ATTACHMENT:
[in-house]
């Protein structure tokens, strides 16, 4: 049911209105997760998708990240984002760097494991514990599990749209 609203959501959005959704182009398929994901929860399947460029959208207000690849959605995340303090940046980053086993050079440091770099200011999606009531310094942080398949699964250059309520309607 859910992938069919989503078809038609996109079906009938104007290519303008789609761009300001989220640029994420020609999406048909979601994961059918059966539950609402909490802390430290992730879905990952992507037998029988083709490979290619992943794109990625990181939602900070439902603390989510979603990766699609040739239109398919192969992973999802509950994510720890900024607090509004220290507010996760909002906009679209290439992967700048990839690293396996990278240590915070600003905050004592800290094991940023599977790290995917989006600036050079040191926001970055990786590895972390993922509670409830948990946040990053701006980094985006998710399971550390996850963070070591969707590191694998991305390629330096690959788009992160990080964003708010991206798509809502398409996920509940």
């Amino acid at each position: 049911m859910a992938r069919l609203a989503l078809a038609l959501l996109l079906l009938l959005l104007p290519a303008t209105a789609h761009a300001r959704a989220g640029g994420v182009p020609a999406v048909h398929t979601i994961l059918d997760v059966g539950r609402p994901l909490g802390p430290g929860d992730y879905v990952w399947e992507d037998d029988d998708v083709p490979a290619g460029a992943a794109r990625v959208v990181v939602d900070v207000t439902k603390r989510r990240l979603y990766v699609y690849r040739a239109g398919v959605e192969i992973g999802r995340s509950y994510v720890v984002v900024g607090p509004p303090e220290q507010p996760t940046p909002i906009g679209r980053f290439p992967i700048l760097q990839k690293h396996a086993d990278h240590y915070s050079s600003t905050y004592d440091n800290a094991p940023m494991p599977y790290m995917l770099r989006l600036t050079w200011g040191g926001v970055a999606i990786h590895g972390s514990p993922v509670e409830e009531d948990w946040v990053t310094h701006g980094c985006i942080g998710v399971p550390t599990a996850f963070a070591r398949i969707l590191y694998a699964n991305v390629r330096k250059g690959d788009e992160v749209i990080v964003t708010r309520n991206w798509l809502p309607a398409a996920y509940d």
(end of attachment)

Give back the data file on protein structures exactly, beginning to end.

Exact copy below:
[in-house]
């Protein structure tokens, strides 16, 4: 049911209105997760998708990240984002760097494991514990599990749209 609203959501959005959704182009398929994901929860399947460029959208207000690849959605995340303090940046980053086993050079440091770099200011999606009531310094942080398949699964250059309520309607 859910992938069919989503078809038609996109079906009938104007290519303008789609761009300001989220640029994420020609999406048909979601994961059918059966539950609402909490802390430290992730879905990952992507037998029988083709490979290619992943794109990625990181939602900070439902603390989510979603990766699609040739239109398919192969992973999802509950994510720890900024607090509004220290507010996760909002906009679209290439992967700048990839690293396996990278240590915070600003905050004592800290094991940023599977790290995917989006600036050079040191926001970055990786590895972390993922509670409830948990946040990053701006980094985006998710399971550390996850963070070591969707590191694998991305390629330096690959788009992160990080964003708010991206798509809502398409996920509940």
């Amino acid at each position: 049911m859910a992938r069919l609203a989503l078809a038609l959501l996109l079906l009938l959005l104007p290519a303008t209105a789609h761009a300001r959704a989220g640029g994420v182009p020609a999406v048909h398929t979601i994961l059918d997760v059966g539950r609402p994901l909490g802390p430290g929860d992730y879905v990952w399947e992507d037998d029988d998708v083709p490979a290619g460029a992943a794109r990625v959208v990181v939602d900070v207000t439902k603390r989510r990240l979603y990766v699609y690849r040739a239109g398919v959605e192969i992973g999802r995340s509950y994510v720890v984002v900024g607090p509004p303090e220290q507010p996760t940046p909002i906009g679209r980053f290439p992967i700048l760097q990839k690293h396996a086993d990278h240590y915070s050079s600003t905050y004592d440091n800290a094991p940023m494991p599977y790290m995917l770099r989006l600036t050079w200011g040191g926001v970055a999606i990786h590895g972390s514990p993922v509670e409830e009531d948990w946040v990053t310094h701006g980094c985006i942080g998710v399971p550390t599990a996850f963070a070591r398949i969707l590191y694998a699964n991305v390629r330096k250059g690959d788009e992160v749209i990080v964003t708010r309520n991206w798509l809502p309607a398409a996920y509940d």